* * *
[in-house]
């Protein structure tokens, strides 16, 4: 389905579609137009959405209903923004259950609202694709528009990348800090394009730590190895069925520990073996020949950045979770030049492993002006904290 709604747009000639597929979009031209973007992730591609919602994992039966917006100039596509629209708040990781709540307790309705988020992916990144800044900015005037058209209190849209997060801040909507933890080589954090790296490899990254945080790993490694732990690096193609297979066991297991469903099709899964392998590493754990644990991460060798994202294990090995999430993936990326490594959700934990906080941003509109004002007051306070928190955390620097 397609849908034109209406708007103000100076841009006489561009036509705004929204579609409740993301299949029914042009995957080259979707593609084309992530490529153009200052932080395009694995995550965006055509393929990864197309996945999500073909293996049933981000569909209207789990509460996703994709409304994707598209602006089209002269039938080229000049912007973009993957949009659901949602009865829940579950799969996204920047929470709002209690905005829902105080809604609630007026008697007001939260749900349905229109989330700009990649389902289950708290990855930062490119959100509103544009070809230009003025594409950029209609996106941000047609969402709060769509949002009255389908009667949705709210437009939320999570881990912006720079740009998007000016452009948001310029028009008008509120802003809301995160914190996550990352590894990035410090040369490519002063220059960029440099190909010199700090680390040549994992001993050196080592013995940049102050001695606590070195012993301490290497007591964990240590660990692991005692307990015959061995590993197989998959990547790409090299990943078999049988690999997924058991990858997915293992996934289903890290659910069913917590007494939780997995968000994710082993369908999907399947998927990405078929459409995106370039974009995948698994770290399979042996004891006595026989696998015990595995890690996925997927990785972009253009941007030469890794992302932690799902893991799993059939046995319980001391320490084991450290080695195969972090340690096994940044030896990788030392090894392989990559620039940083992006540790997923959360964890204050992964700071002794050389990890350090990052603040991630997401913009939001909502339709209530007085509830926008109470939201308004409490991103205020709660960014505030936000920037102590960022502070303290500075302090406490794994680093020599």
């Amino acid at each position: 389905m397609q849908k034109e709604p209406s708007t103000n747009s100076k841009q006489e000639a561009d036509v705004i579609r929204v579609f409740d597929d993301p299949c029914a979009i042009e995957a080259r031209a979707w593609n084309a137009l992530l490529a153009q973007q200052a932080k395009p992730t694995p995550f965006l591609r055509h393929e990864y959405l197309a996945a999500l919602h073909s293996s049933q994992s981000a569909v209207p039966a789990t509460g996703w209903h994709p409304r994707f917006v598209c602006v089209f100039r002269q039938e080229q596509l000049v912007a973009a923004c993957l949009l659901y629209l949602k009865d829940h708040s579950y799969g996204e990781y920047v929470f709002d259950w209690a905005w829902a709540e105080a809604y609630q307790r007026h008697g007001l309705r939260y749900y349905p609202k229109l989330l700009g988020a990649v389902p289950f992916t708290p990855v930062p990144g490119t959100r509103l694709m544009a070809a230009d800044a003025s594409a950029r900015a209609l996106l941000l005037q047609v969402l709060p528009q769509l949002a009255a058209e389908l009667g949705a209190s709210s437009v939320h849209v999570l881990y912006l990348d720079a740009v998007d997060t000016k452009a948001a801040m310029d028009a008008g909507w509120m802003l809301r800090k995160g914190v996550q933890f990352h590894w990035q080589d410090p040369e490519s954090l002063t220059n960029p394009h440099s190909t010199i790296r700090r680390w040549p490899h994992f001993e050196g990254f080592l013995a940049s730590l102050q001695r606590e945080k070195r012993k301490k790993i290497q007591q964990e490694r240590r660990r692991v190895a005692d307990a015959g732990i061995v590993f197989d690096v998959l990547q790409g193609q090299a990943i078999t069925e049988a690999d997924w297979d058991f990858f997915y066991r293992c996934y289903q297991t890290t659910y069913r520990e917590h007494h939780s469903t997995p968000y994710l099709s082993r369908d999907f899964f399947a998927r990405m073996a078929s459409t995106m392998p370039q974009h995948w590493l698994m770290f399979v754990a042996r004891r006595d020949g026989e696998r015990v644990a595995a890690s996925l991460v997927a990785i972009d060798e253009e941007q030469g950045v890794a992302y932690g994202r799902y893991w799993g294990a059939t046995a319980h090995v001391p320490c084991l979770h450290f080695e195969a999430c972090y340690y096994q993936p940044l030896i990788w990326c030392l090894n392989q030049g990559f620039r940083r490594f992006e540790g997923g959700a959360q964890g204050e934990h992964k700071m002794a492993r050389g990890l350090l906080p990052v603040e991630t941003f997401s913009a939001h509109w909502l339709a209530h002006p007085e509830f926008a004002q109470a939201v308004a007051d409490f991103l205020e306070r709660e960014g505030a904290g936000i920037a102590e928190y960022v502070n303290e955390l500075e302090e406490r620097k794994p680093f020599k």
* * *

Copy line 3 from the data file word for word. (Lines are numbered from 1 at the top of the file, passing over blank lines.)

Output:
């Amino acid at each position: 389905m397609q849908k034109e709604p209406s708007t103000n747009s100076k841009q006489e000639a561009d036509v705004i579609r929204v579609f409740d597929d993301p299949c029914a979009i042009e995957a080259r031209a979707w593609n084309a137009l992530l490529a153009q973007q200052a932080k395009p992730t694995p995550f965006l591609r055509h393929e990864y959405l197309a996945a999500l919602h073909s293996s049933q994992s981000a569909v209207p039966a789990t509460g996703w209903h994709p409304r994707f917006v598209c602006v089209f100039r002269q039938e080229q596509l000049v912007a973009a923004c993957l949009l659901y629209l949602k009865d829940h708040s579950y799969g996204e990781y920047v929470f709002d259950w209690a905005w829902a709540e105080a809604y609630q307790r007026h008697g007001l309705r939260y749900y349905p609202k229109l989330l700009g988020a990649v389902p289950f992916t708290p990855v930062p990144g490119t959100r509103l694709m544009a070809a230009d800044a003025s594409a950029r900015a209609l996106l941000l005037q047609v969402l709060p528009q769509l949002a009255a058209e389908l009667g949705a209190s709210s437009v939320h849209v999570l881990y912006l990348d720079a740009v998007d997060t000016k452009a948001a801040m310029d028009a008008g909507w509120m802003l809301r800090k995160g914190v996550q933890f990352h590894w990035q080589d410090p040369e490519s954090l002063t220059n960029p394009h440099s190909t010199i790296r700090r680390w040549p490899h994992f001993e050196g990254f080592l013995a940049s730590l102050q001695r606590e945080k070195r012993k301490k790993i290497q007591q964990e490694r240590r660990r692991v190895a005692d307990a015959g732990i061995v590993f197989d690096v998959l990547q790409g193609q090299a990943i078999t069925e049988a690999d997924w297979d058991f990858f997915y066991r293992c996934y289903q297991t890290t659910y069913r520990e917590h007494h939780s469903t997995p968000y994710l099709s082993r369908d999907f899964f399947a998927r990405m073996a078929s459409t995106m392998p370039q974009h995948w590493l698994m770290f399979v754990a042996r004891r006595d020949g026989e696998r015990v644990a595995a890690s996925l991460v997927a990785i972009d060798e253009e941007q030469g950045v890794a992302y932690g994202r799902y893991w799993g294990a059939t046995a319980h090995v001391p320490c084991l979770h450290f080695e195969a999430c972090y340690y096994q993936p940044l030896i990788w990326c030392l090894n392989q030049g990559f620039r940083r490594f992006e540790g997923g959700a959360q964890g204050e934990h992964k700071m002794a492993r050389g990890l350090l906080p990052v603040e991630t941003f997401s913009a939001h509109w909502l339709a209530h002006p007085e509830f926008a004002q109470a939201v308004a007051d409490f991103l205020e306070r709660e960014g505030a904290g936000i920037a102590e928190y960022v502070n303290e955390l500075e302090e406490r620097k794994p680093f020599k």